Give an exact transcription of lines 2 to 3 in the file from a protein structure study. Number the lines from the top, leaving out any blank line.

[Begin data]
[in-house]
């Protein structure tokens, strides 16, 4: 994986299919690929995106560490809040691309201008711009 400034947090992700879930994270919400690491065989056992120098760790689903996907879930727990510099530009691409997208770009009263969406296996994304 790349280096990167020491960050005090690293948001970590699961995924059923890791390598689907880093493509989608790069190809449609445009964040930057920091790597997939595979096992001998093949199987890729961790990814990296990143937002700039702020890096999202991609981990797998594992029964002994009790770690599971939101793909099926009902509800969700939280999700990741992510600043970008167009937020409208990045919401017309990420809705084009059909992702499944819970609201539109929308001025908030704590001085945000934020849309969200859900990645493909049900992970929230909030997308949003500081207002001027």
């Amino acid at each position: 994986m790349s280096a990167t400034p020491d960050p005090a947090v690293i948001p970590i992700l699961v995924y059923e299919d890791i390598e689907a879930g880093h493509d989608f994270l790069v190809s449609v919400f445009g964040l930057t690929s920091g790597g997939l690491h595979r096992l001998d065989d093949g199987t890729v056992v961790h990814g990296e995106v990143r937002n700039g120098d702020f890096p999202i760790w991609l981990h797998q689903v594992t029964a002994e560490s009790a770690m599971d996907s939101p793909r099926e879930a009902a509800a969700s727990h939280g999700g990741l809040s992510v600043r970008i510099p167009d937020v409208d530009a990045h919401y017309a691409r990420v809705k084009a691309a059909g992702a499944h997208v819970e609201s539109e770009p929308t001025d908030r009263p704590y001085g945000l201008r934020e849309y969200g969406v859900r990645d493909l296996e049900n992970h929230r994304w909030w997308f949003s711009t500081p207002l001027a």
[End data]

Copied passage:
């Protein structure tokens, strides 16, 4: 994986299919690929995106560490809040691309201008711009 400034947090992700879930994270919400690491065989056992120098760790689903996907879930727990510099530009691409997208770009009263969406296996994304 790349280096990167020491960050005090690293948001970590699961995924059923890791390598689907880093493509989608790069190809449609445009964040930057920091790597997939595979096992001998093949199987890729961790990814990296990143937002700039702020890096999202991609981990797998594992029964002994009790770690599971939101793909099926009902509800969700939280999700990741992510600043970008167009937020409208990045919401017309990420809705084009059909992702499944819970609201539109929308001025908030704590001085945000934020849309969200859900990645493909049900992970929230909030997308949003500081207002001027």
């Amino acid at each position: 994986m790349s280096a990167t400034p020491d960050p005090a947090v690293i948001p970590i992700l699961v995924y059923e299919d890791i390598e689907a879930g880093h493509d989608f994270l790069v190809s449609v919400f445009g964040l930057t690929s920091g790597g997939l690491h595979r096992l001998d065989d093949g199987t890729v056992v961790h990814g990296e995106v990143r937002n700039g120098d702020f890096p999202i760790w991609l981990h797998q689903v594992t029964a002994e560490s009790a770690m599971d996907s939101p793909r099926e879930a009902a509800a969700s727990h939280g999700g990741l809040s992510v600043r970008i510099p167009d937020v409208d530009a990045h919401y017309a691409r990420v809705k084009a691309a059909g992702a499944h997208v819970e609201s539109e770009p929308t001025d908030r009263p704590y001085g945000l201008r934020e849309y969200g969406v859900r990645d493909l296996e049900n992970h929230r994304w909030w997308f949003s711009t500081p207002l001027a």